Benny lived with (or rather entertained) a woman and her daughter at his home, neither of whom he trusted with his backdam treasures. It was a source of constant displeasure to them that most of what he gleaned from the earth he appeared to spend on liquor, other women, and his ‘scrungy buddy dem’.
Even though she got her share first, his reputed wife wondered how and where he kept and spent the rest, since he was always almost broke when he headed back to the goldfields or so he said.
Monty wasn’t really trying to rob his friend; he more or less wanted to test a scheme. He knew Benny, often highly-strung, was afraid of the Gold Board authorities and would likely keep the gems hidden until he could arrange sale with a Brazilian ‘dealer’ who was then out of the country. In Georgetown, Benny preferred cash to gold in his hands.
Monty also knew Benny wouldn’t walk around with them or leave them at home. So he graciously volunteered safe storage at his friend’s bakery until the Brazilian dealer restarted business in the new year. With no feasible alternative, and after taking out eight pennyweights of gold, Benny handed over the rest, and three days before Christmas, Monty launched into his scheme.
Through his acquaintance with his baker friend Gordy, Monty knew of another dealer, a Guyanese who operated from Lethem but had an office in Georgetown. He showed the minerals to Gordy who, after recovering from his initial shock, promised to keep them hidden in a sack of flour until the other dealer resumed business on Boxing Day. Then he would arrange a sale on behalf of his friend.
Monty had told him that he was doing the transaction for Benny who was sick with malaria. Gordy had nodded, but being both shrewd and suspicious, he said nothing; only that he didn’t expect any benefit from the deal; he was happy to do it for a friend. And despite Monty’s cunning, he knew at heart the man wasn’t a criminal or a ‘cut-throat’.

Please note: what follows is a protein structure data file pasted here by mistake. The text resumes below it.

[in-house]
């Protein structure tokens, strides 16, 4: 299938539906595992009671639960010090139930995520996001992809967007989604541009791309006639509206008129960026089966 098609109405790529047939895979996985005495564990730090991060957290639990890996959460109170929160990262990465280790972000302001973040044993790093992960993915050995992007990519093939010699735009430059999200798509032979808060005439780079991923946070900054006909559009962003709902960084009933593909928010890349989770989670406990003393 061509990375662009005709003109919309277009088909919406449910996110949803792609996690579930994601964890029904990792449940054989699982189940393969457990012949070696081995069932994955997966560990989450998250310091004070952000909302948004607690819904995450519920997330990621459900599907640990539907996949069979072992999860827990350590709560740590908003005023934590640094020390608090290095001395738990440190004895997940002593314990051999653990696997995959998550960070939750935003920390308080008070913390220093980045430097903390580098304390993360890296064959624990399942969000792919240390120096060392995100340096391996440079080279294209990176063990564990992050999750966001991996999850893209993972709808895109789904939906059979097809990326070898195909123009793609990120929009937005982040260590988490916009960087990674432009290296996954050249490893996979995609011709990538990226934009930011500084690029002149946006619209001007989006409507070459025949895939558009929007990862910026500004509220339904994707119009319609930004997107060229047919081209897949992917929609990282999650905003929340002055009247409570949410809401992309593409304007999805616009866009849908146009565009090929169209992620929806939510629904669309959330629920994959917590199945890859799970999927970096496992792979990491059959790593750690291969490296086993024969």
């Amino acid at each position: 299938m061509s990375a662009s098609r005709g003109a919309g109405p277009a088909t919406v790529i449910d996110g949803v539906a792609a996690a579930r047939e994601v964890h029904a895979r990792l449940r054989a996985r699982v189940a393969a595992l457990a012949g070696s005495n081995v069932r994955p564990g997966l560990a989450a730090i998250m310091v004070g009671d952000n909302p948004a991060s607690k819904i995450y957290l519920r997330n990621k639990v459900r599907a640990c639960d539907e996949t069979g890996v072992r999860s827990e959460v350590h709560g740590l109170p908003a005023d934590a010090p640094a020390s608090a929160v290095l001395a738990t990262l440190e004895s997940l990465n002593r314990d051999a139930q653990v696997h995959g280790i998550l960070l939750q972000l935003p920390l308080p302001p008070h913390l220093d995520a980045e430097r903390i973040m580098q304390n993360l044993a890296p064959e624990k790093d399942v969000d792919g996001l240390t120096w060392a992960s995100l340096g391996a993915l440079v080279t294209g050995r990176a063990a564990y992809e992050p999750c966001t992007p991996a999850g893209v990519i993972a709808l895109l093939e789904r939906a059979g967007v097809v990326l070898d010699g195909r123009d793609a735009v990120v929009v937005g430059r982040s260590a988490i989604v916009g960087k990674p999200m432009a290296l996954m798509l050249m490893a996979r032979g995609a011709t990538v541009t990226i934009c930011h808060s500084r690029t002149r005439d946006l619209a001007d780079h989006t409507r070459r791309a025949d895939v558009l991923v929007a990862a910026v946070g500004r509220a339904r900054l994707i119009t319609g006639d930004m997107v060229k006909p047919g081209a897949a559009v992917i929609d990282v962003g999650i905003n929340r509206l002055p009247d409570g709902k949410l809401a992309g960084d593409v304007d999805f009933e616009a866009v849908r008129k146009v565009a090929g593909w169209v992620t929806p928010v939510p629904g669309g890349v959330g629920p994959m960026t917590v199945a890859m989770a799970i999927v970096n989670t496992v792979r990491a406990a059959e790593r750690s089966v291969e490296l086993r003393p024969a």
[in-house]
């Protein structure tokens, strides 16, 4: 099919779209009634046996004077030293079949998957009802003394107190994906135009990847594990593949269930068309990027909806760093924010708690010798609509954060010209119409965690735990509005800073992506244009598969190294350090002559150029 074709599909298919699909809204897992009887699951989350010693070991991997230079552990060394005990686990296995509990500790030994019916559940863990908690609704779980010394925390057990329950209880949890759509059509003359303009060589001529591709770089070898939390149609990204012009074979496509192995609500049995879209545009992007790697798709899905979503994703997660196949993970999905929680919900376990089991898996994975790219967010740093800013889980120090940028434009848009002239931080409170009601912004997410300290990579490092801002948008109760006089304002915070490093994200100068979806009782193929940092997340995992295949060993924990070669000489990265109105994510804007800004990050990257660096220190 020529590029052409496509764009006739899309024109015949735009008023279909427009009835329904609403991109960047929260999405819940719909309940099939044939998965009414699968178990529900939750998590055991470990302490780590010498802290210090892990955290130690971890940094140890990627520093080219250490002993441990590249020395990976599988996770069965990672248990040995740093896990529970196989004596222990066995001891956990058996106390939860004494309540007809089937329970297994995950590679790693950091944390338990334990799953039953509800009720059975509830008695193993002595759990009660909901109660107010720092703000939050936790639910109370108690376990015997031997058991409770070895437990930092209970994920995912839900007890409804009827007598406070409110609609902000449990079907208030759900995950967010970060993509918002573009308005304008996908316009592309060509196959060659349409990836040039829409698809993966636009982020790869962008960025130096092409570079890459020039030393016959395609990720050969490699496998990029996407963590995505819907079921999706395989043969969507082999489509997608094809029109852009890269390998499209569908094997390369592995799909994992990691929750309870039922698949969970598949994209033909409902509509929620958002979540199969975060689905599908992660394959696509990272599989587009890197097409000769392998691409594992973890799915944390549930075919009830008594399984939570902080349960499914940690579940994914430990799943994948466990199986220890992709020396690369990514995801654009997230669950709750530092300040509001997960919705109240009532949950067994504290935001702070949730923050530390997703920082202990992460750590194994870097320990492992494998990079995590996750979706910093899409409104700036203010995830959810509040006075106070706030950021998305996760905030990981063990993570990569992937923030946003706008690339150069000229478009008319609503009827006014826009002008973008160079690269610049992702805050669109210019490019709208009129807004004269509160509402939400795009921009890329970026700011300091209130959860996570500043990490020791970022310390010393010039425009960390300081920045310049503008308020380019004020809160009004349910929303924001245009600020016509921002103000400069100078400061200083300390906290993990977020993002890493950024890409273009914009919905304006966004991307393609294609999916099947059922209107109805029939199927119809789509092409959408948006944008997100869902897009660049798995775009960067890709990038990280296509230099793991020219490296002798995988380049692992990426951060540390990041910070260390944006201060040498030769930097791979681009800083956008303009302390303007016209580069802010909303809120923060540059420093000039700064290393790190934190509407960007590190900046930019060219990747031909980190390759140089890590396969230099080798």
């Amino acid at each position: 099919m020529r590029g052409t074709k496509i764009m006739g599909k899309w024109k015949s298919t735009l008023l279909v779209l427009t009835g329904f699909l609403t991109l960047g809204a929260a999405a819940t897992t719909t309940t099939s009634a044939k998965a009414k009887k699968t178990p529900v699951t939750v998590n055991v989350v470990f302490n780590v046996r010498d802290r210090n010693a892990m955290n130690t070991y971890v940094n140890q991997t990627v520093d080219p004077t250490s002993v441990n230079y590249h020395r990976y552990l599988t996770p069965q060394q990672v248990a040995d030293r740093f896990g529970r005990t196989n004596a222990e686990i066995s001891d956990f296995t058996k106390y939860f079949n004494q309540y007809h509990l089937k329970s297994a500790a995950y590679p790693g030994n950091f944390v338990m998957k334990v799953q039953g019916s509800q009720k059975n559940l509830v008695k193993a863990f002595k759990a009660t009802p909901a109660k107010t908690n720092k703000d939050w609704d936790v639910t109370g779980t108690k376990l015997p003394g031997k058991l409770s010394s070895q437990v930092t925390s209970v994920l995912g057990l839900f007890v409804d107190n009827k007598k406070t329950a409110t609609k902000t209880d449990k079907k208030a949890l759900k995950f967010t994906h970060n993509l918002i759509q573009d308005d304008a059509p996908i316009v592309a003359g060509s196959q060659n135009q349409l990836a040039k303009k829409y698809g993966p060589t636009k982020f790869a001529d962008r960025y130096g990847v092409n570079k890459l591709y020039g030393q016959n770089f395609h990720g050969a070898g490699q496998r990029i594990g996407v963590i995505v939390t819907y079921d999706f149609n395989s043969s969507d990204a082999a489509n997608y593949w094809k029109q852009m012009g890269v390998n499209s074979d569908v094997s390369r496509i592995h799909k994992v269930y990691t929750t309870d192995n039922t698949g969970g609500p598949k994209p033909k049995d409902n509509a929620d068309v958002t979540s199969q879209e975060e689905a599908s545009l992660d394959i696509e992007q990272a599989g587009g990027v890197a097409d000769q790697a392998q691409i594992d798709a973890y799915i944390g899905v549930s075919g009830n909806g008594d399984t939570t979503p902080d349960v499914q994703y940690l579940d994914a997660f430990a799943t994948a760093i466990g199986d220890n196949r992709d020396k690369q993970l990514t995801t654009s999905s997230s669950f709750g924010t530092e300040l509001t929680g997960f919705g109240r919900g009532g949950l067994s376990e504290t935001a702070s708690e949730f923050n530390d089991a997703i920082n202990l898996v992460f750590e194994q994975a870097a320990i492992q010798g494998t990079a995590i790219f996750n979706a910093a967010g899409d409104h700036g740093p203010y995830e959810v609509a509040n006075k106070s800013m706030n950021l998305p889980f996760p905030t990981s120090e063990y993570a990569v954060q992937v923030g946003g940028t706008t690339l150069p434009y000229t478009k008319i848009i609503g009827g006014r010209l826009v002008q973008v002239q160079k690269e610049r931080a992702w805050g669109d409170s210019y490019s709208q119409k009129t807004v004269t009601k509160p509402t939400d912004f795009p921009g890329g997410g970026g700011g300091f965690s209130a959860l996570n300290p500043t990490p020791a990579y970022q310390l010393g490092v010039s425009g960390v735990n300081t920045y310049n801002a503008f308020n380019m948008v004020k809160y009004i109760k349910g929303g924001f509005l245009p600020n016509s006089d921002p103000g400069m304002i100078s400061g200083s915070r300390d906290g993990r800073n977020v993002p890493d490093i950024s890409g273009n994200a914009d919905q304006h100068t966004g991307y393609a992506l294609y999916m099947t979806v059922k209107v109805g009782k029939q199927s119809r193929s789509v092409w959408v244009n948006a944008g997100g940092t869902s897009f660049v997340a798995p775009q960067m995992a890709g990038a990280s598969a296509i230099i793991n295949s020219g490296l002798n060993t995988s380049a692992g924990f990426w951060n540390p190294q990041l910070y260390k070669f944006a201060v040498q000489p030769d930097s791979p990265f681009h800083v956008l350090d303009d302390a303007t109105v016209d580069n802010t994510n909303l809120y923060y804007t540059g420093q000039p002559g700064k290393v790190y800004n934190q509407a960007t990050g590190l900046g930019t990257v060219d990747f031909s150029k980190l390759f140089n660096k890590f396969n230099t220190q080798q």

On Boxing Day, the deal went through. Monty held a bag with exactly one million dollars in it. His hand trembled as he shook the dealer’s own. His heart thumped heavily as guilt washed over him, although he knew he would turn every dollar over to Benny, and receive a tidy commission for completing a transaction, which would have left his friend a nervous wreck. For about one week, he would at least feel he was a millionaire.
Life in Guyana, as in any other place, can take a sudden and fateful turn. On Old Year’s Night, Monty, in high spirits after overcoming his initial unwarranted guilt, left home to meet with his pals for their customary ‘Auld Lang Syne’ drink. Everyone was there on the Orange Walk strip, except Benny.
Unbeknownst to his friends, reputed wife, and stepdaughter, the body of Benny Bacchus, middle-aged male, of Mixed Race, lay on a morgue slab at the Georgetown Hospital. He’d earlier been struck down by a vehicle on Durban Street, a few blocks from where his friends were gathering. A witness to the accident said it looked like a bread delivery van, similar to one occasionally driven by the owner of a popular city bakery.
Benny Bacchus was buried during the first week of January 2002. Montale Greene grieved for weeks after the funeral, then disappeared from the capital. A month later as Guyanese prepared for Mash’ celebrations, Gordy Welcome closed his bakery down and bought a reconditioned Toyota Carina. It is said that no one likes being a temporary millionaire.